The Airform Archives presents the story of Charles and Ray Eames' Do Nothing Machine, a delightful solar-powered whimsy-maker from 1958.
in the late 1950's, as part of the alcoa company's "forecast collection", the eames office created the solar toy. this toy was unique in many ways; but the most unique aspect (particularly in light of the way things seem to be done today) was the fact that charles eames was interested in creating a toy that did nothing. in terms of "doing nothing" he didn't mean that it would be a static and mute object -he was interested in an object that didn't direct one towards specific answers (or in the case of the work of a designer, towards a specific "use"). it followed an ideology found in much of his works, where the power of play is valued as an experience that can be quite powerful in and of itself - and where a sense of wonder can lead to a depth of thought and a kind of expansive understanding (think powers of 10).
Link (Via Eye of the Goof)
in alcoa's 1959 publication "design forecast 1" (the first image above is from this book), oscar schefler elaborates on the ideas behind the eames's solar powered "do nothing machine"..."there is little pertinence in asking what the toy is supposed to do. it is not supposed to do. it is supposed to be. its whole function is in its being." eames adds "we now have a moment in time which is very precious; but this is valid only if the toy does nothing".
The Flux chair is a $130, 12lb “origami-style” polypropylene lounge chair designed by Douwe Jacobs; it sets up in minutes and is stable and lovely (there’s also a $65 kids’ version and a whole range of furnishings including a bar, coffee table, countertop, end-table, etc). (via Yanko Design)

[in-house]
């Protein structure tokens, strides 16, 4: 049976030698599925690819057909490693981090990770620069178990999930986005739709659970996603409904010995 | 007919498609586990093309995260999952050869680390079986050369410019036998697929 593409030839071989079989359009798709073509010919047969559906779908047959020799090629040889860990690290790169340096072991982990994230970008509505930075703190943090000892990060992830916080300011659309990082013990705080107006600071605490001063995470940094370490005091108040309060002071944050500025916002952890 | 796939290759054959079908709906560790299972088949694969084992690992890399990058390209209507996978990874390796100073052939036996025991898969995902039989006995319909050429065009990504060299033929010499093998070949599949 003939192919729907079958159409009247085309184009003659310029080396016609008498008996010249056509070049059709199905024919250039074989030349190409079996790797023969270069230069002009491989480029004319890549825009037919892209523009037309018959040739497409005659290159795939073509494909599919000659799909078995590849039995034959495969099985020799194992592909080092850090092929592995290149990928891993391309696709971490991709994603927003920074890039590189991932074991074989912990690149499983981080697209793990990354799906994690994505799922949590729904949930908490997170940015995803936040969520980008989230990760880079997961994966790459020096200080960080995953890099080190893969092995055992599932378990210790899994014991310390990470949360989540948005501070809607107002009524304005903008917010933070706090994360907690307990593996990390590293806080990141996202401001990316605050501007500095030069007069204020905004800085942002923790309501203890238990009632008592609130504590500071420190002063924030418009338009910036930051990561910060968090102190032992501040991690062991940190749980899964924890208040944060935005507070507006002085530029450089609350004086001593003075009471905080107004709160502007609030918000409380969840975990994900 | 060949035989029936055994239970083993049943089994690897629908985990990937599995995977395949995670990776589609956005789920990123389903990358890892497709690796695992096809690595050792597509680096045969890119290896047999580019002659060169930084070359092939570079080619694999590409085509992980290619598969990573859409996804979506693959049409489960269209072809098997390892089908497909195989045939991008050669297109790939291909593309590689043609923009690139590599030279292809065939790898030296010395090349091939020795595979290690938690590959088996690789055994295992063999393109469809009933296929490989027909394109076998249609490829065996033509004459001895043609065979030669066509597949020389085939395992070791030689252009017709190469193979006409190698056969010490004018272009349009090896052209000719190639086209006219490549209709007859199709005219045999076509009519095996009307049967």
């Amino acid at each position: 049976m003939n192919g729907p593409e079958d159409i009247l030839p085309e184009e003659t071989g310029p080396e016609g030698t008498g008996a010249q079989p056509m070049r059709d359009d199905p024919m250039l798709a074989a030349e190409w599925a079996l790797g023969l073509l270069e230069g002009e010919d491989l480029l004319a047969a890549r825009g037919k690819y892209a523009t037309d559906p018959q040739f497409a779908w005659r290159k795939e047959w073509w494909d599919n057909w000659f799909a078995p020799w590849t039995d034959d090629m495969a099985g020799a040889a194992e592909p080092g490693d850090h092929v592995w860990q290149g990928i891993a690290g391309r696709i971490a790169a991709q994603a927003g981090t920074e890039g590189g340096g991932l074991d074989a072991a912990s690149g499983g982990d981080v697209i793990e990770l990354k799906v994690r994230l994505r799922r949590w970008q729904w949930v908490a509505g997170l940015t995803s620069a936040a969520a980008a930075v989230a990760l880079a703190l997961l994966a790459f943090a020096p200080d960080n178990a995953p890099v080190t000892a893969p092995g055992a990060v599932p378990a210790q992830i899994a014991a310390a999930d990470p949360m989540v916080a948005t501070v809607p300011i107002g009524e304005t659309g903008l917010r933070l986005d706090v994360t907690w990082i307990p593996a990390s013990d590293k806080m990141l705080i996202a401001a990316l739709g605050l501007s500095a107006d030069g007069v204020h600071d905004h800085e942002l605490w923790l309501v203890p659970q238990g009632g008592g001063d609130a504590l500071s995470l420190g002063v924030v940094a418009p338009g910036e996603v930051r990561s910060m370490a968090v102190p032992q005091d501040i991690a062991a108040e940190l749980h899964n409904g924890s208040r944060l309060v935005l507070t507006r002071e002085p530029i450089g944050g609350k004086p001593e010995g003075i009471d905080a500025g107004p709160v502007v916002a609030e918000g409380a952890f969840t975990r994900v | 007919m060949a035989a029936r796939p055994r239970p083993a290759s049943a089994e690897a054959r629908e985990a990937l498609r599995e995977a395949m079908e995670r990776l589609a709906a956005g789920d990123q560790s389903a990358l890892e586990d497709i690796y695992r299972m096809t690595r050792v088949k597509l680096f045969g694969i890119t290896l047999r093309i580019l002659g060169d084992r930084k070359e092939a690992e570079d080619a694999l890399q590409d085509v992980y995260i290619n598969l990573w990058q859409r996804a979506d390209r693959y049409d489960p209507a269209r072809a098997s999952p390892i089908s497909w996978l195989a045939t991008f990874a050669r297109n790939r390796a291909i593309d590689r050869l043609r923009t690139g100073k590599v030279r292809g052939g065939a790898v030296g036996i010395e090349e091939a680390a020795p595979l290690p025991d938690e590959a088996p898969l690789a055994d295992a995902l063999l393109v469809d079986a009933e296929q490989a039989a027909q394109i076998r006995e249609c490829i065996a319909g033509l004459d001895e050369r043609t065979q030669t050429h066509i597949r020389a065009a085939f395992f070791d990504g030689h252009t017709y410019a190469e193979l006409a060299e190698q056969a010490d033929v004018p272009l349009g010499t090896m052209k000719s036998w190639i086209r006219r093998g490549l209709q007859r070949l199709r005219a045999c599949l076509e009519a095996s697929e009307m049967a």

The first time Merle Rasmussen played Dungeons & Dragons, he thought it was a Halloween game.
“It was October 1975, and I was an 18-year-old freshman at Iowa State University. My roommate got this game filled with skeletons and undead monsters. I had no idea.” The role-playing bug had bitten him, but fantasy wasn’t his genre. So that same year, he started writing a game set in a modern world, the spy game that would become Top Secret.
Janelle Shane trained a recurrent neural network with a data-set of more than 2000 ancient proverbs and asked it to think up its own: “A fox smells it better than a fool’s for a day.”
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